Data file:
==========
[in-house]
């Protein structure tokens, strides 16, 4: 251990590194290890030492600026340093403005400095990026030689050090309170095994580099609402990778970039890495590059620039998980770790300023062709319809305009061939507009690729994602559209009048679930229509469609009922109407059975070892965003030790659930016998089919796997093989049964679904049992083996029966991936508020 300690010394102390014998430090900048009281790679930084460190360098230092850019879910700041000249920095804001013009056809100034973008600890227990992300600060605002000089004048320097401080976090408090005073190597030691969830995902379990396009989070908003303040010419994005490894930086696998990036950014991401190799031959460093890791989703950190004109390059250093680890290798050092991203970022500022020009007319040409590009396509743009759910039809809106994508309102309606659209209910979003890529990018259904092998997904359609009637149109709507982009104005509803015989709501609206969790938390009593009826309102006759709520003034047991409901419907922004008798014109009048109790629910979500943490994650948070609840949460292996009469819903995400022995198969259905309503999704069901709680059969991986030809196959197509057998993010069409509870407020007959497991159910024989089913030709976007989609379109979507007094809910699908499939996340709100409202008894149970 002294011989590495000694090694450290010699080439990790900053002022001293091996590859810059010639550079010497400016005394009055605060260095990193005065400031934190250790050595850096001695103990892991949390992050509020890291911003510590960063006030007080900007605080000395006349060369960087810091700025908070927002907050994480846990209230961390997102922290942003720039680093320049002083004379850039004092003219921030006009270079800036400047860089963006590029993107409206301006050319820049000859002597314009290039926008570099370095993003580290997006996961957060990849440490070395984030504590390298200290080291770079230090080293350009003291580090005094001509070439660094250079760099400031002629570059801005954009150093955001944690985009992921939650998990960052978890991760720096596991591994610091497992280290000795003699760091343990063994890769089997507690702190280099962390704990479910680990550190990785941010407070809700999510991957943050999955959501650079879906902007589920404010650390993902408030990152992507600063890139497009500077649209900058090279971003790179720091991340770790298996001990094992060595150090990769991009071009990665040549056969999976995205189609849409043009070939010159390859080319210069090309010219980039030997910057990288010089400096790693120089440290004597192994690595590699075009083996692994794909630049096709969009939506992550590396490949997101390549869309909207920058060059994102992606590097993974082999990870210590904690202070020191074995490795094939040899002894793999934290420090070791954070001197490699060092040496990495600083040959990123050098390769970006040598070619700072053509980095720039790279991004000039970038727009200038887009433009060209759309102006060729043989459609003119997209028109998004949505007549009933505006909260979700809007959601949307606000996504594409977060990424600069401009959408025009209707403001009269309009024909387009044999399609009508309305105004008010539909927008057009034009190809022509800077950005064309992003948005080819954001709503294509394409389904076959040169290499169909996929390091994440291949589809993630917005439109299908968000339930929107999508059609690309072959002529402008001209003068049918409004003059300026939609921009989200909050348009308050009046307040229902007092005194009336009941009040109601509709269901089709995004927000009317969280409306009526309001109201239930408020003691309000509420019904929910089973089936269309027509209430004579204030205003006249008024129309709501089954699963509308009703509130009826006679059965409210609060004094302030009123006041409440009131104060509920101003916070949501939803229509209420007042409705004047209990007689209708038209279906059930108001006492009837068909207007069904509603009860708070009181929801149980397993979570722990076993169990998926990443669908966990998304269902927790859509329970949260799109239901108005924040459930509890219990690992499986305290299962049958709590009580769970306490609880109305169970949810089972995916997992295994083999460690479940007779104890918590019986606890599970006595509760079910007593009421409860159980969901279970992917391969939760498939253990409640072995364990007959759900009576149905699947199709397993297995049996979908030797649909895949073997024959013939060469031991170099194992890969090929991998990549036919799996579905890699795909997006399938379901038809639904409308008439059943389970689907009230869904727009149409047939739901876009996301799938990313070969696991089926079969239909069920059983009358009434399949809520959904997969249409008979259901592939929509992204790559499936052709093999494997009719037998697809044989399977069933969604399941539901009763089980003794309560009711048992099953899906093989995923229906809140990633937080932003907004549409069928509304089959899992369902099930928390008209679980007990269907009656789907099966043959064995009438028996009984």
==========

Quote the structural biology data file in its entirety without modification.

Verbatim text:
[in-house]
């Protein structure tokens, strides 16, 4: 251990590194290890030492600026340093403005400095990026030689050090309170095994580099609402990778970039890495590059620039998980770790300023062709319809305009061939507009690729994602559209009048679930229509469609009922109407059975070892965003030790659930016998089919796997093989049964679904049992083996029966991936508020 300690010394102390014998430090900048009281790679930084460190360098230092850019879910700041000249920095804001013009056809100034973008600890227990992300600060605002000089004048320097401080976090408090005073190597030691969830995902379990396009989070908003303040010419994005490894930086696998990036950014991401190799031959460093890791989703950190004109390059250093680890290798050092991203970022500022020009007319040409590009396509743009759910039809809106994508309102309606659209209910979003890529990018259904092998997904359609009637149109709507982009104005509803015989709501609206969790938390009593009826309102006759709520003034047991409901419907922004008798014109009048109790629910979500943490994650948070609840949460292996009469819903995400022995198969259905309503999704069901709680059969991986030809196959197509057998993010069409509870407020007959497991159910024989089913030709976007989609379109979507007094809910699908499939996340709100409202008894149970 002294011989590495000694090694450290010699080439990790900053002022001293091996590859810059010639550079010497400016005394009055605060260095990193005065400031934190250790050595850096001695103990892991949390992050509020890291911003510590960063006030007080900007605080000395006349060369960087810091700025908070927002907050994480846990209230961390997102922290942003720039680093320049002083004379850039004092003219921030006009270079800036400047860089963006590029993107409206301006050319820049000859002597314009290039926008570099370095993003580290997006996961957060990849440490070395984030504590390298200290080291770079230090080293350009003291580090005094001509070439660094250079760099400031002629570059801005954009150093955001944690985009992921939650998990960052978890991760720096596991591994610091497992280290000795003699760091343990063994890769089997507690702190280099962390704990479910680990550190990785941010407070809700999510991957943050999955959501650079879906902007589920404010650390993902408030990152992507600063890139497009500077649209900058090279971003790179720091991340770790298996001990094992060595150090990769991009071009990665040549056969999976995205189609849409043009070939010159390859080319210069090309010219980039030997910057990288010089400096790693120089440290004597192994690595590699075009083996692994794909630049096709969009939506992550590396490949997101390549869309909207920058060059994102992606590097993974082999990870210590904690202070020191074995490795094939040899002894793999934290420090070791954070001197490699060092040496990495600083040959990123050098390769970006040598070619700072053509980095720039790279991004000039970038727009200038887009433009060209759309102006060729043989459609003119997209028109998004949505007549009933505006909260979700809007959601949307606000996504594409977060990424600069401009959408025009209707403001009269309009024909387009044999399609009508309305105004008010539909927008057009034009190809022509800077950005064309992003948005080819954001709503294509394409389904076959040169290499169909996929390091994440291949589809993630917005439109299908968000339930929107999508059609690309072959002529402008001209003068049918409004003059300026939609921009989200909050348009308050009046307040229902007092005194009336009941009040109601509709269901089709995004927000009317969280409306009526309001109201239930408020003691309000509420019904929910089973089936269309027509209430004579204030205003006249008024129309709501089954699963509308009703509130009826006679059965409210609060004094302030009123006041409440009131104060509920101003916070949501939803229509209420007042409705004047209990007689209708038209279906059930108001006492009837068909207007069904509603009860708070009181929801149980397993979570722990076993169990998926990443669908966990998304269902927790859509329970949260799109239901108005924040459930509890219990690992499986305290299962049958709590009580769970306490609880109305169970949810089972995916997992295994083999460690479940007779104890918590019986606890599970006595509760079910007593009421409860159980969901279970992917391969939760498939253990409640072995364990007959759900009576149905699947199709397993297995049996979908030797649909895949073997024959013939060469031991170099194992890969090929991998990549036919799996579905890699795909997006399938379901038809639904409308008439059943389970689907009230869904727009149409047939739901876009996301799938990313070969696991089926079969239909069920059983009358009434399949809520959904997969249409008979259901592939929509992204790559499936052709093999494997009719037998697809044989399977069933969604399941539901009763089980003794309560009711048992099953899906093989995923229906809140990633937080932003907004549409069928509304089959899992369902099930928390008209679980007990269907009656789907099966043959064995009438028996009984």